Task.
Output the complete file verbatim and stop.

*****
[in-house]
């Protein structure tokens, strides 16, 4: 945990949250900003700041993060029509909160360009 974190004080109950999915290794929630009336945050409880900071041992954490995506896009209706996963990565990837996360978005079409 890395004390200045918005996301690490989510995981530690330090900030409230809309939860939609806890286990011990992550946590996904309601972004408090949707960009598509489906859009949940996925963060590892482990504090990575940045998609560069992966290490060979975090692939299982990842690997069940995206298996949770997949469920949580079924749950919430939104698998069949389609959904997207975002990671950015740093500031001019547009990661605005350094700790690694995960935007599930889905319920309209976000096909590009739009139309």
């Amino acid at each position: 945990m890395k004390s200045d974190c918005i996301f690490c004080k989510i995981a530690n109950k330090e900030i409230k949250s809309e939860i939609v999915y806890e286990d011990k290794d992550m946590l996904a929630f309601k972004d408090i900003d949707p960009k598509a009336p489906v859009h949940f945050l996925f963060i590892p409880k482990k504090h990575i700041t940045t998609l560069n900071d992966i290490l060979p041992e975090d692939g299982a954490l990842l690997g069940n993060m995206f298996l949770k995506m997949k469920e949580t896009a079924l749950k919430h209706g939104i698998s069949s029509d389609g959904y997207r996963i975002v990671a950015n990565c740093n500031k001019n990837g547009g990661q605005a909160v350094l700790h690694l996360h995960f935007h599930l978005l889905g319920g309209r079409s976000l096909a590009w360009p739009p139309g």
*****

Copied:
[in-house]
């Protein structure tokens, strides 16, 4: 945990949250900003700041993060029509909160360009 974190004080109950999915290794929630009336945050409880900071041992954490995506896009209706996963990565990837996360978005079409 890395004390200045918005996301690490989510995981530690330090900030409230809309939860939609806890286990011990992550946590996904309601972004408090949707960009598509489906859009949940996925963060590892482990504090990575940045998609560069992966290490060979975090692939299982990842690997069940995206298996949770997949469920949580079924749950919430939104698998069949389609959904997207975002990671950015740093500031001019547009990661605005350094700790690694995960935007599930889905319920309209976000096909590009739009139309």
């Amino acid at each position: 945990m890395k004390s200045d974190c918005i996301f690490c004080k989510i995981a530690n109950k330090e900030i409230k949250s809309e939860i939609v999915y806890e286990d011990k290794d992550m946590l996904a929630f309601k972004d408090i900003d949707p960009k598509a009336p489906v859009h949940f945050l996925f963060i590892p409880k482990k504090h990575i700041t940045t998609l560069n900071d992966i290490l060979p041992e975090d692939g299982a954490l990842l690997g069940n993060m995206f298996l949770k995506m997949k469920e949580t896009a079924l749950k919430h209706g939104i698998s069949s029509d389609g959904y997207r996963i975002v990671a950015n990565c740093n500031k001019n990837g547009g990661q605005a909160v350094l700790h690694l996360h995960f935007h599930l978005l889905g319920g309209r079409s976000l096909a590009w360009p739009p139309g």